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PCR # 386  (Vol. 8, No. 33)  This edition is for the week of August 13--19, 2007.

This Week's PCR
Movie Review
"The Invasion"

Movie review by:
Michael A. Smith
Three stars

Movies are rated 0 to 4 stars

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The Tampa Film Review for August  by Nolan Canova, Terence Nuzum, and Chris Woods
"The Invasion"  by Mike Smith
Birthday Bashers....Flash - Ahhh-Ah!  by Andy Lalino
Book Review: "Fangland" by John Marks  by Lisa Ciurro
DVD Review: “Godzilla Raids Again”  by ED Tucker
Missed Birthdays .... Musical Notes .... Poison Me Elmo .... Barry Bonds .... Whatever Happened To--? Chapter 27: Brad Sullivan  by Mike Smith
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Warner Brothers     
Starring: Nicole Kidman, Daniel Craig, Jeffrey Wright and Veronica Cartwright
Directed by: Oliver Hirschbiegel
Rated:PG 13
Running Time: 1 hour 33 mins

I'm usually very wary of films that suffer lot's of production problems. This week's film, The Invasion, endured the following:

  • Various name changes.
  • Extremely long production time (Daniel Craig hadn't even been CHOSEN to play James Bond when this film started filming).
  • Extensive reshoots, including new action scenes supervised by the creators of The Matrix, The Wachowski Brothers.

    With all of this baggage, I was quite surprised to find The Invasion a thriller for modern times.

    While returning from a mission in space, the space shuttle breaks up after reentry. At the various wreckage sites a living organism is found attached to the pieces still intact. NASA employee Tucker Kaufman (Jeremy Northam) accidentally pricks his finger on the sharp edge of wreckage and blows off the cut. That night, while Tucker sleeps, his body is enveloped in a gauze-like substance. When he awakens, he appears normal. But he's not. Having been exposed to the "space flu," he is now void of emotions. In Washington D.C., his psychiatrist ex-wife, Carol (Kidman) meets with her usual 9 o'clock patient (Cartwright). She tells Carol that "her husband isn't her husband." Alarmed, Carol subscribes some pills. As the space flu spreads, and the emotions of the world are removed, Carol notices the news is strikingly good. The war in Iraq is over, North Korea has signed a peace treaty. Heck, even President Bush and Hugo Chavez have become friends. Good times indeed. But are they here to stay?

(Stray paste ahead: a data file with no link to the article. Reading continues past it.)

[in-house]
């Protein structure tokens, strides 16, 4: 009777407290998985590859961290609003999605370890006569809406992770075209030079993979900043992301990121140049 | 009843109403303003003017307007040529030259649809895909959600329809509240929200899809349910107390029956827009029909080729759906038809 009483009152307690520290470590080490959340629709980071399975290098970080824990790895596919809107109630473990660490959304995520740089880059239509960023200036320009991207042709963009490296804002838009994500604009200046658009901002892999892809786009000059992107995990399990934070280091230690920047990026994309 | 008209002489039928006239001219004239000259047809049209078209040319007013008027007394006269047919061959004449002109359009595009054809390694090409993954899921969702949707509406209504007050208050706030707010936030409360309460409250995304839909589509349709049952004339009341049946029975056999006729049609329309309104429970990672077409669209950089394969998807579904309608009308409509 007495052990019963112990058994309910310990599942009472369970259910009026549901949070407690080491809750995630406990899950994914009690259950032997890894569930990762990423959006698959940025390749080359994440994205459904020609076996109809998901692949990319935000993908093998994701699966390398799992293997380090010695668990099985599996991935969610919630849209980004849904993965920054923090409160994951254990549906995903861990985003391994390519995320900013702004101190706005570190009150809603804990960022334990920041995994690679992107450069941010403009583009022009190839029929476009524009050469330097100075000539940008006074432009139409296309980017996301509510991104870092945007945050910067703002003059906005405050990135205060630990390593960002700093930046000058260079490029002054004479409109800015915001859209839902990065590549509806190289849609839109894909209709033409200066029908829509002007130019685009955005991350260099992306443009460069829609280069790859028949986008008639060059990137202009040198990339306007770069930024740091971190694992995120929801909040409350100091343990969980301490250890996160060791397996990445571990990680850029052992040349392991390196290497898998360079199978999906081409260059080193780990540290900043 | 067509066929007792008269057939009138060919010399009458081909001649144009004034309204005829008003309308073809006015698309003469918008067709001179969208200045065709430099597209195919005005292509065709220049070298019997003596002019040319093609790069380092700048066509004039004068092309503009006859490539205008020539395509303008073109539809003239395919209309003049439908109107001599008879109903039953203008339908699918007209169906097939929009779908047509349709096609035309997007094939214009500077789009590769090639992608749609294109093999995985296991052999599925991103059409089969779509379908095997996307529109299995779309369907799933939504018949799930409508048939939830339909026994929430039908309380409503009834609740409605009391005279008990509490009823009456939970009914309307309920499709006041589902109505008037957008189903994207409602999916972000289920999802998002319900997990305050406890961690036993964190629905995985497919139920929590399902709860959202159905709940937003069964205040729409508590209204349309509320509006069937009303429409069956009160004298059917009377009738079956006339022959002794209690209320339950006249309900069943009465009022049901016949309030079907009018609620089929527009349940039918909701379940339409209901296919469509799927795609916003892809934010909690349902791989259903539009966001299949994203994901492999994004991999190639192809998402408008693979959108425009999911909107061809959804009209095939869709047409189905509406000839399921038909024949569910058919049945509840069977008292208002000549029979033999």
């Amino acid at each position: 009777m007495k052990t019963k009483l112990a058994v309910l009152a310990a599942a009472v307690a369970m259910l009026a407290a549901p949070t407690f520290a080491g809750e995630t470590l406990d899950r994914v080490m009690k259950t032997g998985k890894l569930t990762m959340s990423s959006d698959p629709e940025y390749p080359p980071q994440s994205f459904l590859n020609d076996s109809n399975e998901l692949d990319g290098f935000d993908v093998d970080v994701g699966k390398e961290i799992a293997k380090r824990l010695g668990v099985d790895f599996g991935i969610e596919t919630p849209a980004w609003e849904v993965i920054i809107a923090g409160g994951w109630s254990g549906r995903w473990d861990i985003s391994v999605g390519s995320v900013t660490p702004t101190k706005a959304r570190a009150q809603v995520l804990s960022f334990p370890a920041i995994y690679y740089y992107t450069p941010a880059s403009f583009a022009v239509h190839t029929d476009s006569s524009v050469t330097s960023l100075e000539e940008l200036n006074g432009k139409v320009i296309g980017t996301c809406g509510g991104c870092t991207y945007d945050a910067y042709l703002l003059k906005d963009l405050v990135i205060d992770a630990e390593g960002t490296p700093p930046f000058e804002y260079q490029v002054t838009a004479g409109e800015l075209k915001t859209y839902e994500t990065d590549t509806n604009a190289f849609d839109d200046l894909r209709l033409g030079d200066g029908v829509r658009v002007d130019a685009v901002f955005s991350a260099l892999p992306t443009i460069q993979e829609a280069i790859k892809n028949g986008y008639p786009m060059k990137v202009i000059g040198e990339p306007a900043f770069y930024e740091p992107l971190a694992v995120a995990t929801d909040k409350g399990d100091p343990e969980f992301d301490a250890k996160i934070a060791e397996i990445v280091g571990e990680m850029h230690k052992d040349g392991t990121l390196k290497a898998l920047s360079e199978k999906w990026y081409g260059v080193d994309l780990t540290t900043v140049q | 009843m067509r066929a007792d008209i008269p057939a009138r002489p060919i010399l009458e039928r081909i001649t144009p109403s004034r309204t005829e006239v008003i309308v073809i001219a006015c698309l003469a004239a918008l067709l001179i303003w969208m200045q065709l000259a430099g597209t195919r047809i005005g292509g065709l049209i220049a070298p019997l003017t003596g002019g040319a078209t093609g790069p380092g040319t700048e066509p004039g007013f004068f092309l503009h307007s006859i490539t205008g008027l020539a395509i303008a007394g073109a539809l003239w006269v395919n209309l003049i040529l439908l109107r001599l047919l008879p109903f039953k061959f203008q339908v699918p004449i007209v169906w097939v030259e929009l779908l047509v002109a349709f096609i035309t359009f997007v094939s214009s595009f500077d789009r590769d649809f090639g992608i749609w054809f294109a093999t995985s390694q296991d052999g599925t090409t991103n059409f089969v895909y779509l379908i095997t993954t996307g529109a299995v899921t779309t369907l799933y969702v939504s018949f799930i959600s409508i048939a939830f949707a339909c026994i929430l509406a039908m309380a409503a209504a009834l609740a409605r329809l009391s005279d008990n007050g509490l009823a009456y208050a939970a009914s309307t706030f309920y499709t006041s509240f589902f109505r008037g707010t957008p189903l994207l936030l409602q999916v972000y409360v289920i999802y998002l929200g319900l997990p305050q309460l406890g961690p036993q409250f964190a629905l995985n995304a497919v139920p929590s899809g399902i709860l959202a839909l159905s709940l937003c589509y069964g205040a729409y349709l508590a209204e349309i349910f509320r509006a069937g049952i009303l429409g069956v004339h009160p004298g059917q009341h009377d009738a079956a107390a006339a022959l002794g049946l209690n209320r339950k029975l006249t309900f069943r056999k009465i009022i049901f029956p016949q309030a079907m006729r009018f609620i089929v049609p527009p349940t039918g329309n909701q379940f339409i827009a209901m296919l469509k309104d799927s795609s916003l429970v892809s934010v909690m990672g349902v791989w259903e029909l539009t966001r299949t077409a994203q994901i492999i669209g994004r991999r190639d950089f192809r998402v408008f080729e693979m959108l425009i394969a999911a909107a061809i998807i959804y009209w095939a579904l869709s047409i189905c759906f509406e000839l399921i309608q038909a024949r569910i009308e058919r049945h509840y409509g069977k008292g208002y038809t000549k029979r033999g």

The Invasion is the third re-telling of the classic 1950s film, Invasion of the Body Snatchers. However, while the original film was clearly a story about the threat of Communism (pods turn people into brainless slobs who trudge along emotionless), The Invasion deals with the world that we are living in now. With people not being able to exhibit true emotions (tears, anger, etc), there is no reason for war. For arguments. For individuality. Good idea?

    Based more on the 1978 remake then the original, The Invasion brings a great cast together for some genuinely suspenseful scenes. Kidman shines as a mother fighting to get her young son (Jackson Bond) to act for himself, no matter the diversions. Craig adds another fine performance to his resumé as Kidman's scientist friend and hopeful love interest. As Kidman's son, Oliver, young Jackson Bond is all wide eyed wonder. The rest of the supporting cast is equally strong, including Roger Rees who delivers a great speech about an emotionless world and the outcome such world would enjoy. And it's always great to see Cartwright (who played a role similar to Kidman's in the 1978 remake) on the big screen. German director Hirschbiegel, making his English language debut, knows how to tell a story and pack it with suspense at every turn. And the many Baltimore locations made this former resident of Charm City a little home sick.

    On a scale of zero to four stars, I give The Invasion  Three stars.

    This week's movie review of "The Invasion" is ©2007 by Michael A. Smith.  All graphics this page are creations of Nolan B. Canova, ©2007, all rights reserved. All contents of "Nolan's Pop Culture Review" are ©2007 by Nolan B. Canova.